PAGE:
This equation may be rearranged in the following manner for cylinder air charge: P air + 2 ( k ) delT * β 1 ( k ) = P air ( k ) delT * β 1 ( k ) + [ x ( k ) + x ( k + 1 ) ] β 1 ( k )

Multiplying both sides of the above equation by delT and subtracting β s ( k ) * P air ( k ) β 1 ( k ) * P M ( k )

from both sides, the following equation of future air charge is obtained: P air + 2 ( k ) β 1 ( k ) - β 2 ( k ) * P air ( k ) β 1 ( k ) * P M ( k ) = P air ( k ) β 1 ( k ) - β 2 ( k ) * P air ( k ) β 1 ( k ) * P M ( k ) + delT [ x ( k ) + x ( k + 1 ) ] β 1 ( k ) or : air_chg + 2 ( k ) = P air ( k ) β 1 ( k ) - β 2 ( k ) * P air ( k ) β 1 ( k ) * P M ( k ) + delT [ x ( k ) + x ( k + 1 ) ] β 1 ( k ) or : air_chg + 2 ( k ) = air_chg ( k ) + delT [ x ( k ) + x ( k + 1 ) ] β 1 ( k )

A system and method in accordance with the present invention represent a significant improvement as compared to conventional methods and systems for predicting future air charge in an engine cylinder. In particular, the inventive method and system use the delay between an electronic throttle control (ETC) command and actual throttle positioning responsive to the command to better anticipate the air flow at a cylinder intake port during a future cylinder event. In this manner, the inventive system and method reduce the uncertainty found in conventional systems and methods. Further, the inventive system and method predict future air charge without the use of a manifold absolute pressure sensor thereby reducing costs and increasing the flexibility of the system.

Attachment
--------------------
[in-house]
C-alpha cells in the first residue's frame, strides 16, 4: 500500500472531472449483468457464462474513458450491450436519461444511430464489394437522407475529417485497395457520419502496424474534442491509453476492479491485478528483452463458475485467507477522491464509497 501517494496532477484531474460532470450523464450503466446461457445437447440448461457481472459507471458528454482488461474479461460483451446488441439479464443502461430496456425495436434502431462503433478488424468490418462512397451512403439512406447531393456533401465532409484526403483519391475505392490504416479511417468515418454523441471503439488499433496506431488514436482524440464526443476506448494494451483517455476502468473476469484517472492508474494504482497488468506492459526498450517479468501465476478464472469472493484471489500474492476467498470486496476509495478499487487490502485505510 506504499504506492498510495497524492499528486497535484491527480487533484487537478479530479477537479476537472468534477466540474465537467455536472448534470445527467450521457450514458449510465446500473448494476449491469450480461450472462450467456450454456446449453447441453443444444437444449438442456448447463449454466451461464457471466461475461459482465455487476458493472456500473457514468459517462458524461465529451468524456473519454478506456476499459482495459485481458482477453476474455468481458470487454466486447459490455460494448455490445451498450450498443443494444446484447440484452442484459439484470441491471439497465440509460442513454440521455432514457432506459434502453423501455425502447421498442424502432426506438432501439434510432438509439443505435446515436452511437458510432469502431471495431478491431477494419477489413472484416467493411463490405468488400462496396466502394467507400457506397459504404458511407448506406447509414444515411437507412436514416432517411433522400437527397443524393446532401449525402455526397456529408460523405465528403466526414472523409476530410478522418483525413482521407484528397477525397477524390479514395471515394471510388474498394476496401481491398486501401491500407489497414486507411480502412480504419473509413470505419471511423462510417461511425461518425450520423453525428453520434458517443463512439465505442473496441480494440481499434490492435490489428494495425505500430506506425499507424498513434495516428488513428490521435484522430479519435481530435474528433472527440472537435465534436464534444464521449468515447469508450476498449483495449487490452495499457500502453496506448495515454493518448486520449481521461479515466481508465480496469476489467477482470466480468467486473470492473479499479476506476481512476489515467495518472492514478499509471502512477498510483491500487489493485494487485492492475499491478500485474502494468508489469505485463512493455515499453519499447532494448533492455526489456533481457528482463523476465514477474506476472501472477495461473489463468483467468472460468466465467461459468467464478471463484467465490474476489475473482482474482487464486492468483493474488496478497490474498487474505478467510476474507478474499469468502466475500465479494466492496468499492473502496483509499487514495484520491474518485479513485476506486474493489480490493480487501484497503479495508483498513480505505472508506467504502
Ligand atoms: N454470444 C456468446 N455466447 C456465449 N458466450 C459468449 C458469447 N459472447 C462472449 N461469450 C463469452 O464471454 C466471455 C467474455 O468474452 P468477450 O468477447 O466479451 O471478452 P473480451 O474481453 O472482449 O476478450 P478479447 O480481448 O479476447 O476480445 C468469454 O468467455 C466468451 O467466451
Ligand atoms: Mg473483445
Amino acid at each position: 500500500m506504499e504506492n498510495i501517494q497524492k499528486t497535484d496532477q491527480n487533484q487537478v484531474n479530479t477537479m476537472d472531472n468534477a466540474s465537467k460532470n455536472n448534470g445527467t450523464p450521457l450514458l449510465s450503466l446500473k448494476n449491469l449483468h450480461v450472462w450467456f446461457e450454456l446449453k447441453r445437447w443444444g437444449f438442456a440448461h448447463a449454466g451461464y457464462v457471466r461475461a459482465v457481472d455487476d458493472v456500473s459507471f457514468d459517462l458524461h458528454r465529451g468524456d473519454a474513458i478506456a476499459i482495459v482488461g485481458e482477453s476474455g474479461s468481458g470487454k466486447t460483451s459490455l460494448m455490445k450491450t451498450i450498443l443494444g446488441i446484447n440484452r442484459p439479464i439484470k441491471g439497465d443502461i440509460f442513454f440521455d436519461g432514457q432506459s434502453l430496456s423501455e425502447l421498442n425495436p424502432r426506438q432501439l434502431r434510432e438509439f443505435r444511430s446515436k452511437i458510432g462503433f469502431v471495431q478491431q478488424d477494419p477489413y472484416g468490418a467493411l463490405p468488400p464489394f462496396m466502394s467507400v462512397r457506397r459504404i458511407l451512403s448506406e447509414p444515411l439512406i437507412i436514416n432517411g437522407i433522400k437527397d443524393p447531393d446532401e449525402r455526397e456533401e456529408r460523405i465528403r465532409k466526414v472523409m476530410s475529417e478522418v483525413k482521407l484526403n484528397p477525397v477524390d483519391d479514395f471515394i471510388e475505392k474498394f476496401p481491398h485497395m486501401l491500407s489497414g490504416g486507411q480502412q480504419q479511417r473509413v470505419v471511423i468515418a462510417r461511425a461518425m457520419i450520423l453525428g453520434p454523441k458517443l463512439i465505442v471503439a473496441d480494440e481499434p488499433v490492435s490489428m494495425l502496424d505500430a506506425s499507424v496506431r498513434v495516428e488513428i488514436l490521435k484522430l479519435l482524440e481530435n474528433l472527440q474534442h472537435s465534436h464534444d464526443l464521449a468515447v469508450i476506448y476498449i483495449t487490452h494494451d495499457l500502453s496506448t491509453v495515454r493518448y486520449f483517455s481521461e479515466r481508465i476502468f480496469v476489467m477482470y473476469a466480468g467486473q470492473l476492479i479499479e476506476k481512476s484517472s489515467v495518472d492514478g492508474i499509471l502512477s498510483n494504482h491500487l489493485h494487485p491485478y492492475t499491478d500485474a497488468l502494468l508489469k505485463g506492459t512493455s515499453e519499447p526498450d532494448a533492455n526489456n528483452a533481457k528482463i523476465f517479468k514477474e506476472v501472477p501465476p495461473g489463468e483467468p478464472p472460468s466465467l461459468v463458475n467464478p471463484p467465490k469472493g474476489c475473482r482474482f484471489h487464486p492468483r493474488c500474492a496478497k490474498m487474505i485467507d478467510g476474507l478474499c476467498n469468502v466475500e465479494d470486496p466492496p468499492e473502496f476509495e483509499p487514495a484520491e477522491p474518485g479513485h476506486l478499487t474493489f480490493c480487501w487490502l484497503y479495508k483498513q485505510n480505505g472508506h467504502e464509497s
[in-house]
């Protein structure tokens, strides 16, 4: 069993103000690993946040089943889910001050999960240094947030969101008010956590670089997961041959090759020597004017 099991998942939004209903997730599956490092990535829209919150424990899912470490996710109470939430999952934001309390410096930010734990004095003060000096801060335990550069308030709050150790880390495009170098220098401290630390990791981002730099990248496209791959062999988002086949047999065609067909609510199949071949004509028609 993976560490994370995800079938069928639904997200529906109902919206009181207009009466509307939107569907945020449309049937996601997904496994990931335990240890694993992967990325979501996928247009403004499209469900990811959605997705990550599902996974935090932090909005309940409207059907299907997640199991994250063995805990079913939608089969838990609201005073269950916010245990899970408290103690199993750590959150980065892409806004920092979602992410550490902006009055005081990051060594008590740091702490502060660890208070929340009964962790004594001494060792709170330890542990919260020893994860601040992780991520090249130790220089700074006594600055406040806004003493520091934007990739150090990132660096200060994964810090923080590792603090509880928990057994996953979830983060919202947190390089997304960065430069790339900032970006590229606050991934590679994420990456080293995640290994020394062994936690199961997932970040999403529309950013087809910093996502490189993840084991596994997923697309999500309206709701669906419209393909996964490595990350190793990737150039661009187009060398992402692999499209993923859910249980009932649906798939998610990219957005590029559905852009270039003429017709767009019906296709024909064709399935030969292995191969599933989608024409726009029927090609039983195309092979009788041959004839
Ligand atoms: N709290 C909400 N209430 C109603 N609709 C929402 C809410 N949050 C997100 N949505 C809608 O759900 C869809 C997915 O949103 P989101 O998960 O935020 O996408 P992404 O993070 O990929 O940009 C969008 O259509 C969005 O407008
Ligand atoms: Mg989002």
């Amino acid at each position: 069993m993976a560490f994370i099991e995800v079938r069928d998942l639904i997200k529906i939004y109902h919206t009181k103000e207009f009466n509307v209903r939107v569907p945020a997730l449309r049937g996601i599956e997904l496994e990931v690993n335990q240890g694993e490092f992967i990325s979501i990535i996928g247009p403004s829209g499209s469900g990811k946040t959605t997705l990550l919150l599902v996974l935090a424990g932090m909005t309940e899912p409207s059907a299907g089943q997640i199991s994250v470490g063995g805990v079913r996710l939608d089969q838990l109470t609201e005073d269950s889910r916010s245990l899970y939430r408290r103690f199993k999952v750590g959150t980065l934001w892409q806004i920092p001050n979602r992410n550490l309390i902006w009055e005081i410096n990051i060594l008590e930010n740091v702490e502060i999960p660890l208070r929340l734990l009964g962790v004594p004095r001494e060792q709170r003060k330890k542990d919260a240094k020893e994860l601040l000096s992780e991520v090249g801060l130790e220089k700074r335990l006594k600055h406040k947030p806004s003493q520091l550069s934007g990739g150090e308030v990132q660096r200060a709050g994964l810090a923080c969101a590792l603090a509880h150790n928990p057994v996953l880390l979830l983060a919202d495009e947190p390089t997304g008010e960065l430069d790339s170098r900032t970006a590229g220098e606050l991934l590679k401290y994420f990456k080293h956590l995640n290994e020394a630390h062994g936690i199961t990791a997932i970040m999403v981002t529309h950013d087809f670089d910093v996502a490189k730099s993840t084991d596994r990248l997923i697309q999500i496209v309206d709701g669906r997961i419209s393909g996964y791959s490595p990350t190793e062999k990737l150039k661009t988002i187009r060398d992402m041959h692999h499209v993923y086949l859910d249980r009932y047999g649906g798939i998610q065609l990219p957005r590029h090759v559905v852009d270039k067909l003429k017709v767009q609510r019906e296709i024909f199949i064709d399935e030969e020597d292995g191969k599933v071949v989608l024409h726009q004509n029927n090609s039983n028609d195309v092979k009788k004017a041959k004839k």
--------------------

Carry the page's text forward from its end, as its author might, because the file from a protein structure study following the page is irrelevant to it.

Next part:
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Referenced by
Citing PatentFiling datePublication dateApplicantTitle
US6876933 *Oct 31, 2003Apr 5, 2005Honda Motor Co., Ltd.Method and an apparatus for estimating an amount of drawn air of a cylinder of an internal-combustion engine and a method and an apparatus for controlling the amount
US7275426 *Mar 31, 2006Oct 2, 2007Wisconsin Alumni Research FoundationInternal combustion engine control system
US7380447Jun 10, 2006Jun 3, 2008Ford Global Technologies. LlcMethod and system for transient airflow compensation in an internal combustion engine
US8239113 *Jul 15, 2009Aug 7, 2012Ford Global Technologies, LlcVehicle response during vehicle acceleration conditions
US20040162681 *Oct 31, 2003Aug 19, 2004Yuji YasuiMethod and an apparatus for estimating an amount of drawn air of a cylinder of an internal-combustion engine and a method and an apparatus for controlling the amount
US20070088487 *Mar 31, 2006Apr 19, 2007Lahti John LInternal combustion engine control system
US20070295067 *Jun 10, 2006Dec 27, 2007John RollingerMethod and system for transient airflow compensation in an internal combustion engine
US20090275440 *Jul 15, 2009Nov 5, 2009Ford Global Technologies, LlcVehicle response during vehicle acceleration conditions
Classifications
U.S. Classification701/102, 73/114.74, 701/115, 73/114.31, 73/114.36, 73/114.33, 73/114.37
International ClassificationF02D41/18, F02D41/00
Cooperative ClassificationF02D2200/0402, Y02T10/42, F02D2200/0404, F02D41/18, F02D41/0002, F02D2200/0406, F02D41/0072
European ClassificationF02D41/18, F02D41/00D
Legal Events
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Aug 1, 2002ASAssignment
Owner name: FORD GLOBAL TECHNOLOGIES, INC., MICHIGAN
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Effective date: 20020731
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Free format text: ASSIGNMENT OF ASSIGNORS INTEREST;ASSIGNORS:JANKOVIC, MRDJAN J.;MAGNER, STEPHEN W.;REEL/FRAME:013113/0295